During the early twentieth century, just as universities and professional associations were beginning to expect objectivity as a standard for historical scholarship, black archives emerged from a more personal and political tradition. Nineteenth-century black collectors used records to prove their race’s long legacy of culture and achievement to a skeptical public. These collectors’ subjective approach to history informed black archives because their libraries often became the basis for later institutionalized collections. These archives then continued to serve as tools for instilling racial pride, fighting prejudice and repairing the gaps and erasures particular to African diasporic history. Because of this material’s wide use amongst scholars, writers, students and others, I argue that these collections should function as a framework for understanding twentieth-century black historical consciousness.
In my dissertation, I explore how each archive (the Moorland Library at Howard University, the Schomburg Collection at Harlem’s 135th Street public library, the Special Negro Collection at the Hall branch library in Chicago, the Johnson Collection at Yale University, and the Gershwin Collection at Fisk University) influenced or reflected time periods, communities, and ideologies. However, more broadly, I argue that the recent push back against ‘the archive’ is really a criticism of professional historical writingâ€”not necessarily the archives themselves. Scholarship like Michel-Rolph Trouillot’s 1995 Silencing the Past or Saidiya Hartman’s 2008 “Venus in Two Acts” explore how the processes of historical production (including the building of archives) can ignore marginalized or missing voices. Yet these arguments also overlook the important work that black archives performed in assembling a history for African Americans, an undertaking that inherently acknowledged profound loss and potential. Embracing this acknowledgement, I argue that researchers can recuperate absences, inconsistencies, discoveries and their own personhood in their work by positioning ‘the archive’ as a framing device for their historical writing.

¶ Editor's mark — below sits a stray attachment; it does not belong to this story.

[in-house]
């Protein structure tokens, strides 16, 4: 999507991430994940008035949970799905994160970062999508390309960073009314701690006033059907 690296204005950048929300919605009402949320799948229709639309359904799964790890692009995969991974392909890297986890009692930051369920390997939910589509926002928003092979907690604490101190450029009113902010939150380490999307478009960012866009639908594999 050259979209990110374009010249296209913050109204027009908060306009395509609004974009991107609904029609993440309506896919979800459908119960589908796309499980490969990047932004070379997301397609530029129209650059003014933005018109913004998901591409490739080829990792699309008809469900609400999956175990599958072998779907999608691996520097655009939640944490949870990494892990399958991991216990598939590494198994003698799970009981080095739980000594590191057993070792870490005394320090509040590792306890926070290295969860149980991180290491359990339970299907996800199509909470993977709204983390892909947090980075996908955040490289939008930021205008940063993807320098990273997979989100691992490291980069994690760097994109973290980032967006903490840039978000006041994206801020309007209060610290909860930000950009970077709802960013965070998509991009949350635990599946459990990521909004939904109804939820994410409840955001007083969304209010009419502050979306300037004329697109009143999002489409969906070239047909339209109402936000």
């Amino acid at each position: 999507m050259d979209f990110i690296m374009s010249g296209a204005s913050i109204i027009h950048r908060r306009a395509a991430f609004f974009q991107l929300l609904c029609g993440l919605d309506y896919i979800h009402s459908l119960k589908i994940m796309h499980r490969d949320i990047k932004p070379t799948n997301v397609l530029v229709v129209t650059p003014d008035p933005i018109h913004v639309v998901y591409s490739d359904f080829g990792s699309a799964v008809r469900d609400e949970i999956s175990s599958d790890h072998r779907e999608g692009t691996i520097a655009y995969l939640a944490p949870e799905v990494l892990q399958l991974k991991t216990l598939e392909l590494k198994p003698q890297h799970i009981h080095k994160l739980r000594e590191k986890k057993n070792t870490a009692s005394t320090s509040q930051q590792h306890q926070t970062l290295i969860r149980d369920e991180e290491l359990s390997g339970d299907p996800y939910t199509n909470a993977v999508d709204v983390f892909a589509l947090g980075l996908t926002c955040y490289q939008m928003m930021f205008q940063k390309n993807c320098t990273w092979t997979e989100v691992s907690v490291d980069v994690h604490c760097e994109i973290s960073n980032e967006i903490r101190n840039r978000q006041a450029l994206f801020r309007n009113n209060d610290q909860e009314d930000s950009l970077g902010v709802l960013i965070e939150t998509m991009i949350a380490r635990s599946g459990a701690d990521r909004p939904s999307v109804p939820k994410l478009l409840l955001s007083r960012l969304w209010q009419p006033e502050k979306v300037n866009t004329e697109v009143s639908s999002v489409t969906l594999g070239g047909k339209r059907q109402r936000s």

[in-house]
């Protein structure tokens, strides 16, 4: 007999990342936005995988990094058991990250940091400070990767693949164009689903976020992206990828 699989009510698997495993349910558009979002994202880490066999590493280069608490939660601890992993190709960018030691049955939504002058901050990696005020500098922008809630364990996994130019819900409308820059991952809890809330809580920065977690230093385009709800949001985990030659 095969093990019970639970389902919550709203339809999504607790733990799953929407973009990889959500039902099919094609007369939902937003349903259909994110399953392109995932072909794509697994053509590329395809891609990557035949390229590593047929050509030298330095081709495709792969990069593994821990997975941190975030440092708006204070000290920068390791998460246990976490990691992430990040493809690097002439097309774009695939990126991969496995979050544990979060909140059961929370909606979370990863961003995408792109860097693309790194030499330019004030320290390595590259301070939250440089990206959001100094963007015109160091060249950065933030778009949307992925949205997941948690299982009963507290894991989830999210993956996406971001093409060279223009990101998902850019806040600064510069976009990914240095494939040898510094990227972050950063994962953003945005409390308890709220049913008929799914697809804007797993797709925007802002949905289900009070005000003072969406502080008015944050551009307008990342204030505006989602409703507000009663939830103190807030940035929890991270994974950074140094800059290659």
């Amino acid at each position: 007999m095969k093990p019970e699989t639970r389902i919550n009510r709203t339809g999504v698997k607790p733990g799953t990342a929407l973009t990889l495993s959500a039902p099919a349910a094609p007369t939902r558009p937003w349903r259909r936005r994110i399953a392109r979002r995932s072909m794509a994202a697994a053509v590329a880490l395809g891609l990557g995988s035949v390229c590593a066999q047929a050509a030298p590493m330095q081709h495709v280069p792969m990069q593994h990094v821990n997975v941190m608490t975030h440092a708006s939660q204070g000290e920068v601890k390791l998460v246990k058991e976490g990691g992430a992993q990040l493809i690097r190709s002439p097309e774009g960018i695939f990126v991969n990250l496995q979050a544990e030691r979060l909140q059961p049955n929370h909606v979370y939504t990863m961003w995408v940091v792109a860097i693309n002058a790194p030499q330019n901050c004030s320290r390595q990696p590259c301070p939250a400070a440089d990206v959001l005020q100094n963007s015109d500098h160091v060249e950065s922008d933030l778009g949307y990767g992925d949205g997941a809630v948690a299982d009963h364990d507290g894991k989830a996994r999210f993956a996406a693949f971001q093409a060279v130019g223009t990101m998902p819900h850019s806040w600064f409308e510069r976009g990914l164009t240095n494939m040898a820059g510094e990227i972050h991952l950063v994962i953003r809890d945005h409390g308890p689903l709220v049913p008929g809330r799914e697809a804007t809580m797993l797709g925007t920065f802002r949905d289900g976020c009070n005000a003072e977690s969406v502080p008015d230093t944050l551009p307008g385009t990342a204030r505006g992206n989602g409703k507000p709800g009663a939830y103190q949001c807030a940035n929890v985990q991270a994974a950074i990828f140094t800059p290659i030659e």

Or, to summarize, my dissertation argues that African Americans approached history differently out of necessity, and that perspective can productively inform scholarship today.
Melanie Chambliss is a Ph.D. Candidate in African American Studies and American Studies at Yale University. Her teaching and research interests include African American history and literature, archival theories, twentieth-century US intellectual history, and cultural studies. Her work has been supported by the Ford Foundation, the Beinecke Rare Book and Manuscript Library, and the Black Metropolis Research Consortium. Originally from Richmond, Virginia, she earned a Bachelor of Arts in English from Howard University.